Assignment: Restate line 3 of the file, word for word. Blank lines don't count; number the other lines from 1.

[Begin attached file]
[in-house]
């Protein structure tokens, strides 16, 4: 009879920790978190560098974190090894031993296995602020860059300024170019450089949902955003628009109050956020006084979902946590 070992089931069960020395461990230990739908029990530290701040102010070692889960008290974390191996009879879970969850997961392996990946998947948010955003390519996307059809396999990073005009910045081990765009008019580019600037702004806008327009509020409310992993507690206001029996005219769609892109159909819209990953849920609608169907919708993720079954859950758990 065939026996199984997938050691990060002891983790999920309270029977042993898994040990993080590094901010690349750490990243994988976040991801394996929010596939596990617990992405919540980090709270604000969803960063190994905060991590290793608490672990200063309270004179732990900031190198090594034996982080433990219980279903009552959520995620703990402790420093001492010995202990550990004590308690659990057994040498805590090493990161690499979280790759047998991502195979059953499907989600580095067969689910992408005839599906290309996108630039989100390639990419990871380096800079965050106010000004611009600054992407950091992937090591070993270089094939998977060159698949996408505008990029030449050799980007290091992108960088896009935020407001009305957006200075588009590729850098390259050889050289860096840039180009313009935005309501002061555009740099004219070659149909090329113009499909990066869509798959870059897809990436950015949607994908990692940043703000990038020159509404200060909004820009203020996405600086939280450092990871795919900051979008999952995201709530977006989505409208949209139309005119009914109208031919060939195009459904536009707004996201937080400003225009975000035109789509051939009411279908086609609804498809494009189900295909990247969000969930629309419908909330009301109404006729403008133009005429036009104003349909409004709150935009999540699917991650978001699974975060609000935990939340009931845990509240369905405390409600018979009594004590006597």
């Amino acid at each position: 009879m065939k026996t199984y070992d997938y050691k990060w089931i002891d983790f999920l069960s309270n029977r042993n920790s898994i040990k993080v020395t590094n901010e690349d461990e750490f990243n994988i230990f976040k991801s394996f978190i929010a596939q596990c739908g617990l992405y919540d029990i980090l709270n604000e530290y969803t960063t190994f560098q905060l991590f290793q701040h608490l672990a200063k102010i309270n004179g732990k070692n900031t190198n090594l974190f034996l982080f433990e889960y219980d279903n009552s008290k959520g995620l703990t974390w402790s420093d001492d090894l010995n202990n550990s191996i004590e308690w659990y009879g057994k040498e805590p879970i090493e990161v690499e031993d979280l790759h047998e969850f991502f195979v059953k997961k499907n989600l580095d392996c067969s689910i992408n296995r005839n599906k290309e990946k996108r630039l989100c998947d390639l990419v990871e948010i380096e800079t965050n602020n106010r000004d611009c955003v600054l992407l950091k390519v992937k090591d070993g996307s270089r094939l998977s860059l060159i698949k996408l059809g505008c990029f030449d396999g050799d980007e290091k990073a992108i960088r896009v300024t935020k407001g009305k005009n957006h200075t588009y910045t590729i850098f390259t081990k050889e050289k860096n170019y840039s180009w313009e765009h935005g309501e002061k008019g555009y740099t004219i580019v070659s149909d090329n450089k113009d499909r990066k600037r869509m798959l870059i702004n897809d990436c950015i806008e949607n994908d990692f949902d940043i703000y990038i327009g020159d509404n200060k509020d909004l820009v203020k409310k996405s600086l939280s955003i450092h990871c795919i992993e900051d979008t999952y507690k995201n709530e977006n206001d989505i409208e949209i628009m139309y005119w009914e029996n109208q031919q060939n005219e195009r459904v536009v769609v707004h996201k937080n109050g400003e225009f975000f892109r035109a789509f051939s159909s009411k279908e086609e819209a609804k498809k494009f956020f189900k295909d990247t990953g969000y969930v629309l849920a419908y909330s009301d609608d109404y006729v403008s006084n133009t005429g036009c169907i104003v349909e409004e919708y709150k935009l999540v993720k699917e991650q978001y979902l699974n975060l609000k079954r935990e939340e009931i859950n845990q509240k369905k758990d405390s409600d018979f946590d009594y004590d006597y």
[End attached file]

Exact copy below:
């Amino acid at each position: 009879m065939k026996t199984y070992d997938y050691k990060w089931i002891d983790f999920l069960s309270n029977r042993n920790s898994i040990k993080v020395t590094n901010e690349d461990e750490f990243n994988i230990f976040k991801s394996f978190i929010a596939q596990c739908g617990l992405y919540d029990i980090l709270n604000e530290y969803t960063t190994f560098q905060l991590f290793q701040h608490l672990a200063k102010i309270n004179g732990k070692n900031t190198n090594l974190f034996l982080f433990e889960y219980d279903n009552s008290k959520g995620l703990t974390w402790s420093d001492d090894l010995n202990n550990s191996i004590e308690w659990y009879g057994k040498e805590p879970i090493e990161v690499e031993d979280l790759h047998e969850f991502f195979v059953k997961k499907n989600l580095d392996c067969s689910i992408n296995r005839n599906k290309e990946k996108r630039l989100c998947d390639l990419v990871e948010i380096e800079t965050n602020n106010r000004d611009c955003v600054l992407l950091k390519v992937k090591d070993g996307s270089r094939l998977s860059l060159i698949k996408l059809g505008c990029f030449d396999g050799d980007e290091k990073a992108i960088r896009v300024t935020k407001g009305k005009n957006h200075t588009y910045t590729i850098f390259t081990k050889e050289k860096n170019y840039s180009w313009e765009h935005g309501e002061k008019g555009y740099t004219i580019v070659s149909d090329n450089k113009d499909r990066k600037r869509m798959l870059i702004n897809d990436c950015i806008e949607n994908d990692f949902d940043i703000y990038i327009g020159d509404n200060k509020d909004l820009v203020k409310k996405s600086l939280s955003i450092h990871c795919i992993e900051d979008t999952y507690k995201n709530e977006n206001d989505i409208e949209i628009m139309y005119w009914e029996n109208q031919q060939n005219e195009r459904v536009v769609v707004h996201k937080n109050g400003e225009f975000f892109r035109a789509f051939s159909s009411k279908e086609e819209a609804k498809k494009f956020f189900k295909d990247t990953g969000y969930v629309l849920a419908y909330s009301d609608d109404y006729v403008s006084n133009t005429g036009c169907i104003v349909e409004e919708y709150k935009l999540v993720k699917e991650q978001y979902l699974n975060l609000k079954r935990e939340e009931i859950n845990q509240k369905k758990d405390s409600d018979f946590d009594y004590d006597y």